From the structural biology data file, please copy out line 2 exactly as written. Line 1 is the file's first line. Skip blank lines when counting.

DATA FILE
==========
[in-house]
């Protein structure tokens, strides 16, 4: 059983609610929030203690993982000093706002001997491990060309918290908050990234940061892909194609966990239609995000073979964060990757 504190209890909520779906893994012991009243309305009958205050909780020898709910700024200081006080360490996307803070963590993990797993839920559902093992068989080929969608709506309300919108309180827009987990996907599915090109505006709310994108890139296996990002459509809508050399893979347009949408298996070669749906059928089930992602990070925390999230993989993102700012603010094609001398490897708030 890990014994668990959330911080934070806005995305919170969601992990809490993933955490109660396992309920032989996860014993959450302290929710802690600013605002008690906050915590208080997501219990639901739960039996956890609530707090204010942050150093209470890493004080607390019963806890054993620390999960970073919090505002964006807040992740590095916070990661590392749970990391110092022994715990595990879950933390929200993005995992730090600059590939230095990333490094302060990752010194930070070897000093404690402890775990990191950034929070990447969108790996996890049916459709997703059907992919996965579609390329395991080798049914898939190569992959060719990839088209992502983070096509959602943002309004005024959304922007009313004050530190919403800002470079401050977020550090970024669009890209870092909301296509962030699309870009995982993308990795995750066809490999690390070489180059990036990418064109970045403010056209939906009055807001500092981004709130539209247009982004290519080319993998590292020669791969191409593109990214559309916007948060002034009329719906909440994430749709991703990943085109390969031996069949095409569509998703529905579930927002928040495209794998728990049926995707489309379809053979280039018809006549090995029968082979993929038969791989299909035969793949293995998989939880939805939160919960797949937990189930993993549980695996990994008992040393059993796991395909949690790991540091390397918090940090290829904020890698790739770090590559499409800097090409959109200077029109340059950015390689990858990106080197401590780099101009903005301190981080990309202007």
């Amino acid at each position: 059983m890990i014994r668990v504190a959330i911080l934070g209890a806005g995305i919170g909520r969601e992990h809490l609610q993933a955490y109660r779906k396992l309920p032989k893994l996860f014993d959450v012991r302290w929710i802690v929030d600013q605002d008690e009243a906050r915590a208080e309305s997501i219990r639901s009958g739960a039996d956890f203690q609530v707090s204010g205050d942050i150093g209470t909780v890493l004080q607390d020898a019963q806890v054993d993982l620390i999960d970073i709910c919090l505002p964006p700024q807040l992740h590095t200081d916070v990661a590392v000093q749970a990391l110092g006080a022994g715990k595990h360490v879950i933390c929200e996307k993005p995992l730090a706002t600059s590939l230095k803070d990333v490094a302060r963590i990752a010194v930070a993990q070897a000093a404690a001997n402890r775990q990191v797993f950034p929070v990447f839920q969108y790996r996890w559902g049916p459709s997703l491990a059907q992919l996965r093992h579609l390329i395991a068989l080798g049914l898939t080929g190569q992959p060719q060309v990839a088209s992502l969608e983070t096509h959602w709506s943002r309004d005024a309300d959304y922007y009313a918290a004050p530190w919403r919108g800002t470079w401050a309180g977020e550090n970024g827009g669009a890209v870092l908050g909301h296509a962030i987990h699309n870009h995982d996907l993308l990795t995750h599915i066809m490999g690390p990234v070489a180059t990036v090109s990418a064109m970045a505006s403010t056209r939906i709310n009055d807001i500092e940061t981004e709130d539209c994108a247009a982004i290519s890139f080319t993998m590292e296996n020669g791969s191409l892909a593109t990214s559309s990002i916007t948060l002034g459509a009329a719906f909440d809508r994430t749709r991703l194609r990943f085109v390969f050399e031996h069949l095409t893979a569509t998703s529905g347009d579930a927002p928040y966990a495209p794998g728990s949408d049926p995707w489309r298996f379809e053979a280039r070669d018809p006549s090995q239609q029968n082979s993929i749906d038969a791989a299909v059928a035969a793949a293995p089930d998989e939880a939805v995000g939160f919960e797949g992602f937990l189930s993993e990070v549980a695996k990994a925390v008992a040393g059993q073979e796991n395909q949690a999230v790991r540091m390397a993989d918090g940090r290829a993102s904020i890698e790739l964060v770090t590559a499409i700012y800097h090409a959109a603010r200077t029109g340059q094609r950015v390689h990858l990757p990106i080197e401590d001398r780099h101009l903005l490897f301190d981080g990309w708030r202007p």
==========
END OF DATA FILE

């Protein structure tokens, strides 16, 4: 059983609610929030203690993982000093706002001997491990060309918290908050990234940061892909194609966990239609995000073979964060990757 504190209890909520779906893994012991009243309305009958205050909780020898709910700024200081006080360490996307803070963590993990797993839920559902093992068989080929969608709506309300919108309180827009987990996907599915090109505006709310994108890139296996990002459509809508050399893979347009949408298996070669749906059928089930992602990070925390999230993989993102700012603010094609001398490897708030 890990014994668990959330911080934070806005995305919170969601992990809490993933955490109660396992309920032989996860014993959450302290929710802690600013605002008690906050915590208080997501219990639901739960039996956890609530707090204010942050150093209470890493004080607390019963806890054993620390999960970073919090505002964006807040992740590095916070990661590392749970990391110092022994715990595990879950933390929200993005995992730090600059590939230095990333490094302060990752010194930070070897000093404690402890775990990191950034929070990447969108790996996890049916459709997703059907992919996965579609390329395991080798049914898939190569992959060719990839088209992502983070096509959602943002309004005024959304922007009313004050530190919403800002470079401050977020550090970024669009890209870092909301296509962030699309870009995982993308990795995750066809490999690390070489180059990036990418064109970045403010056209939906009055807001500092981004709130539209247009982004290519080319993998590292020669791969191409593109990214559309916007948060002034009329719906909440994430749709991703990943085109390969031996069949095409569509998703529905579930927002928040495209794998728990049926995707489309379809053979280039018809006549090995029968082979993929038969791989299909035969793949293995998989939880939805939160919960797949937990189930993993549980695996990994008992040393059993796991395909949690790991540091390397918090940090290829904020890698790739770090590559499409800097090409959109200077029109340059950015390689990858990106080197401590780099101009903005301190981080990309202007």